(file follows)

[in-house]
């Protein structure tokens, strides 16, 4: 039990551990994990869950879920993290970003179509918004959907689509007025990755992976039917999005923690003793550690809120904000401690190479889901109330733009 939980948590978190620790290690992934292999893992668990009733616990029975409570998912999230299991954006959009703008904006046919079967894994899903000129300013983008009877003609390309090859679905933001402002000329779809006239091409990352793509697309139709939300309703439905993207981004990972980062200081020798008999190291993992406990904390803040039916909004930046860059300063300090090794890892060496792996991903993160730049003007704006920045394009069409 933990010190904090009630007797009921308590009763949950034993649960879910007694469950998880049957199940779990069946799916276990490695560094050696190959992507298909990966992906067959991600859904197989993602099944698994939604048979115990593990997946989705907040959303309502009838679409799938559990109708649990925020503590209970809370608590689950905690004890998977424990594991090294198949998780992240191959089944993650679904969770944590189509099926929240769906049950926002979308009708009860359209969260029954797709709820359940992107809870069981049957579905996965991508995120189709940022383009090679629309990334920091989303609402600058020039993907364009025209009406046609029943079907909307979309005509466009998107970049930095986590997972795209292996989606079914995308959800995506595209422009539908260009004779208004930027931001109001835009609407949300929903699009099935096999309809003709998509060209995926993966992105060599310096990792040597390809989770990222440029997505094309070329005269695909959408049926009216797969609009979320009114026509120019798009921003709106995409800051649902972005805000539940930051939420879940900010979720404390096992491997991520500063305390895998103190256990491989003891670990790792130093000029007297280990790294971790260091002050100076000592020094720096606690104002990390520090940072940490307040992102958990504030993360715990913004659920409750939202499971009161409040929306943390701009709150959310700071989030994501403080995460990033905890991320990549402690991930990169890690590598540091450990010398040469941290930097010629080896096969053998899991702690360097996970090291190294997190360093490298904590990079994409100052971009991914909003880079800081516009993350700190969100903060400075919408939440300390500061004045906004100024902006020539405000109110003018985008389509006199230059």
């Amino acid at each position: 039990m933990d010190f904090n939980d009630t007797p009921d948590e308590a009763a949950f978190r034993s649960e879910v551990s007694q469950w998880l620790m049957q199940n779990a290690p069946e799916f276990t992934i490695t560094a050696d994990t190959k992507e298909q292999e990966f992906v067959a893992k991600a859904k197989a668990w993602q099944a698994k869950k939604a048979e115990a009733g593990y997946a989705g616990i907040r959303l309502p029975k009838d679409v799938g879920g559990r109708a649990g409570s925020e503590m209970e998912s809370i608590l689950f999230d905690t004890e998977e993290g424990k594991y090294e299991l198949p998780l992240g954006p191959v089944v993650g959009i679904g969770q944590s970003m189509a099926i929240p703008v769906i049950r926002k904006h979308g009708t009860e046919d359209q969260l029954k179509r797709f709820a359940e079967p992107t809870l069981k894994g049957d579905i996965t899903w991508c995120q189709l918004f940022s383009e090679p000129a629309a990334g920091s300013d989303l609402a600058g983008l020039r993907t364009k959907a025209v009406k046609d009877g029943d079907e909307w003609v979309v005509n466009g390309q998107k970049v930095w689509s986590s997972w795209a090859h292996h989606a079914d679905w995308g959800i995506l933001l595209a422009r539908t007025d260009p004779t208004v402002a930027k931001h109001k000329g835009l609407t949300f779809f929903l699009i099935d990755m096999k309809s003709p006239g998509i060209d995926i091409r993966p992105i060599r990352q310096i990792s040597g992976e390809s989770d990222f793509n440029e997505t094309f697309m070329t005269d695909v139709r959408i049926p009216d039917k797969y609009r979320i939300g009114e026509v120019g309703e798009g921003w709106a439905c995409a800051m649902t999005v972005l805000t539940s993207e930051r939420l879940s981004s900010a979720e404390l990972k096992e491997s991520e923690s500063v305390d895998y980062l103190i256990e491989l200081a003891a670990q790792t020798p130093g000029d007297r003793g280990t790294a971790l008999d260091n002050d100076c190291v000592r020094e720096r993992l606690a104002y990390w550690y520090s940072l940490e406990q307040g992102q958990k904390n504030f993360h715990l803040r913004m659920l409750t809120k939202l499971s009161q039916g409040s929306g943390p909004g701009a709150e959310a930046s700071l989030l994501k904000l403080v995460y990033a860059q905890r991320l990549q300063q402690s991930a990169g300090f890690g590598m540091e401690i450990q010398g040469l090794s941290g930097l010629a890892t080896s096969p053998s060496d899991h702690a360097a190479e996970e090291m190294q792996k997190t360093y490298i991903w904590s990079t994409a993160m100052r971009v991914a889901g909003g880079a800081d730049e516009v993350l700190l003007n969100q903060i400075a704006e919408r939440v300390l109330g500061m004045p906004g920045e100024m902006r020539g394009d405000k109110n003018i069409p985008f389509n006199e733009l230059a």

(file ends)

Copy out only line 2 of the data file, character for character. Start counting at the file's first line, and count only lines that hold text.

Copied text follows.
């Protein structure tokens, strides 16, 4: 039990551990994990869950879920993290970003179509918004959907689509007025990755992976039917999005923690003793550690809120904000401690190479889901109330733009 939980948590978190620790290690992934292999893992668990009733616990029975409570998912999230299991954006959009703008904006046919079967894994899903000129300013983008009877003609390309090859679905933001402002000329779809006239091409990352793509697309139709939300309703439905993207981004990972980062200081020798008999190291993992406990904390803040039916909004930046860059300063300090090794890892060496792996991903993160730049003007704006920045394009069409 933990010190904090009630007797009921308590009763949950034993649960879910007694469950998880049957199940779990069946799916276990490695560094050696190959992507298909990966992906067959991600859904197989993602099944698994939604048979115990593990997946989705907040959303309502009838679409799938559990109708649990925020503590209970809370608590689950905690004890998977424990594991090294198949998780992240191959089944993650679904969770944590189509099926929240769906049950926002979308009708009860359209969260029954797709709820359940992107809870069981049957579905996965991508995120189709940022383009090679629309990334920091989303609402600058020039993907364009025209009406046609029943079907909307979309005509466009998107970049930095986590997972795209292996989606079914995308959800995506595209422009539908260009004779208004930027931001109001835009609407949300929903699009099935096999309809003709998509060209995926993966992105060599310096990792040597390809989770990222440029997505094309070329005269695909959408049926009216797969609009979320009114026509120019798009921003709106995409800051649902972005805000539940930051939420879940900010979720404390096992491997991520500063305390895998103190256990491989003891670990790792130093000029007297280990790294971790260091002050100076000592020094720096606690104002990390520090940072940490307040992102958990504030993360715990913004659920409750939202499971009161409040929306943390701009709150959310700071989030994501403080995460990033905890991320990549402690991930990169890690590598540091450990010398040469941290930097010629080896096969053998899991702690360097996970090291190294997190360093490298904590990079994409100052971009991914909003880079800081516009993350700190969100903060400075919408939440300390500061004045906004100024902006020539405000109110003018985008389509006199230059």